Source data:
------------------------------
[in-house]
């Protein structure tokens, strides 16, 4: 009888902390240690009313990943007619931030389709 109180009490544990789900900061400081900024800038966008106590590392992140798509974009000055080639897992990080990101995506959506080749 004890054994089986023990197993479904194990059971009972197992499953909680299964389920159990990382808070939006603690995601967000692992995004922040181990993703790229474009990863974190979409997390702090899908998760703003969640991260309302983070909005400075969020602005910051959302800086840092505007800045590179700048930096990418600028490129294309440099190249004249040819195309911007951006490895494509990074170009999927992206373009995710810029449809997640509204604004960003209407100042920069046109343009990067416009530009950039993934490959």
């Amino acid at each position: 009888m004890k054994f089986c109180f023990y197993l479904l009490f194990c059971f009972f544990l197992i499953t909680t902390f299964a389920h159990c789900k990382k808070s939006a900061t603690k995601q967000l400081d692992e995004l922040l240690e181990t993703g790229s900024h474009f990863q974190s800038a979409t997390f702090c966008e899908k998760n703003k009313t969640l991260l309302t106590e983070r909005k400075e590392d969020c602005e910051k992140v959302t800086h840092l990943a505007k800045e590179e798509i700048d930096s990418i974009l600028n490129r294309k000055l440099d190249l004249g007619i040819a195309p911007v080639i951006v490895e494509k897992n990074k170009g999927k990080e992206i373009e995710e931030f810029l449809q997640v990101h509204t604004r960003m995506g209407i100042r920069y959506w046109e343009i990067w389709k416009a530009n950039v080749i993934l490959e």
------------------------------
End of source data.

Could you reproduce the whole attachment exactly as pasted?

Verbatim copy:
[in-house]
């Protein structure tokens, strides 16, 4: 009888902390240690009313990943007619931030389709 109180009490544990789900900061400081900024800038966008106590590392992140798509974009000055080639897992990080990101995506959506080749 004890054994089986023990197993479904194990059971009972197992499953909680299964389920159990990382808070939006603690995601967000692992995004922040181990993703790229474009990863974190979409997390702090899908998760703003969640991260309302983070909005400075969020602005910051959302800086840092505007800045590179700048930096990418600028490129294309440099190249004249040819195309911007951006490895494509990074170009999927992206373009995710810029449809997640509204604004960003209407100042920069046109343009990067416009530009950039993934490959």
């Amino acid at each position: 009888m004890k054994f089986c109180f023990y197993l479904l009490f194990c059971f009972f544990l197992i499953t909680t902390f299964a389920h159990c789900k990382k808070s939006a900061t603690k995601q967000l400081d692992e995004l922040l240690e181990t993703g790229s900024h474009f990863q974190s800038a979409t997390f702090c966008e899908k998760n703003k009313t969640l991260l309302t106590e983070r909005k400075e590392d969020c602005e910051k992140v959302t800086h840092l990943a505007k800045e590179e798509i700048d930096s990418i974009l600028n490129r294309k000055l440099d190249l004249g007619i040819a195309p911007v080639i951006v490895e494509k897992n990074k170009g999927k990080e992206i373009e995710e931030f810029l449809q997640v990101h509204t604004r960003m995506g209407i100042r920069y959506w046109e343009i990067w389709k416009a530009n950039v080749i993934l490959e």